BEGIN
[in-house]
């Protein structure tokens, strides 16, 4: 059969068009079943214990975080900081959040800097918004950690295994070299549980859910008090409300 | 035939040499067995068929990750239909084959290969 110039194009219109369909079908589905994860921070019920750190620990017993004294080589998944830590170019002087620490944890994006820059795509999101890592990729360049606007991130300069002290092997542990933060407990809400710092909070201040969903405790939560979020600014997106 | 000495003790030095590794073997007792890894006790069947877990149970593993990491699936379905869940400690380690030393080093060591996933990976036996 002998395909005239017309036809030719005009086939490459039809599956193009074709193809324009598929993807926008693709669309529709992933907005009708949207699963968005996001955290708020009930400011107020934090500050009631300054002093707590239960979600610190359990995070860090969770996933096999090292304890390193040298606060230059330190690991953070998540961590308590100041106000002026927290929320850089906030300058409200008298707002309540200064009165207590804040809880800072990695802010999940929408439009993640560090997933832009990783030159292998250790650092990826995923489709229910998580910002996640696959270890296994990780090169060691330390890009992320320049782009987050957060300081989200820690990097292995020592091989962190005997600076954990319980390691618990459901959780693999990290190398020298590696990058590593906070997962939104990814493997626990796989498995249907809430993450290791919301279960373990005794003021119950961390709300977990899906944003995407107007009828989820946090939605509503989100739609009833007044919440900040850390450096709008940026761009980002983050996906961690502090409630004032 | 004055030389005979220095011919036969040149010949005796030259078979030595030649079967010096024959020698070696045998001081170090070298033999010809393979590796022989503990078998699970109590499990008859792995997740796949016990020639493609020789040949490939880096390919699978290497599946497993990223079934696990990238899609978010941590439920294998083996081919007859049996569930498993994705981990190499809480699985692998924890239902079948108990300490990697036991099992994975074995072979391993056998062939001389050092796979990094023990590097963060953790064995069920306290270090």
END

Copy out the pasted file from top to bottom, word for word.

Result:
[in-house]
């Protein structure tokens, strides 16, 4: 059969068009079943214990975080900081959040800097918004950690295994070299549980859910008090409300 | 035939040499067995068929990750239909084959290969 110039194009219109369909079908589905994860921070019920750190620990017993004294080589998944830590170019002087620490944890994006820059795509999101890592990729360049606007991130300069002290092997542990933060407990809400710092909070201040969903405790939560979020600014997106 | 000495003790030095590794073997007792890894006790069947877990149970593993990491699936379905869940400690380690030393080093060591996933990976036996 002998395909005239017309036809030719005009086939490459039809599956193009074709193809324009598929993807926008693709669309529709992933907005009708949207699963968005996001955290708020009930400011107020934090500050009631300054002093707590239960979600610190359990995070860090969770996933096999090292304890390193040298606060230059330190690991953070998540961590308590100041106000002026927290929320850089906030300058409200008298707002309540200064009165207590804040809880800072990695802010999940929408439009993640560090997933832009990783030159292998250790650092990826995923489709229910998580910002996640696959270890296994990780090169060691330390890009992320320049782009987050957060300081989200820690990097292995020592091989962190005997600076954990319980390691618990459901959780693999990290190398020298590696990058590593906070997962939104990814493997626990796989498995249907809430993450290791919301279960373990005794003021119950961390709300977990899906944003995407107007009828989820946090939605509503989100739609009833007044919440900040850390450096709008940026761009980002983050996906961690502090409630004032 | 004055030389005979220095011919036969040149010949005796030259078979030595030649079967010096024959020698070696045998001081170090070298033999010809393979590796022989503990078998699970109590499990008859792995997740796949016990020639493609020789040949490939880096390919699978290497599946497993990223079934696990990238899609978010941590439920294998083996081919007859049996569930498993994705981990190499809480699985692998924890239902079948108990300490990697036991099992994975074995072979391993056998062939001389050092796979990094023990590097963060953790064995069920306290270090």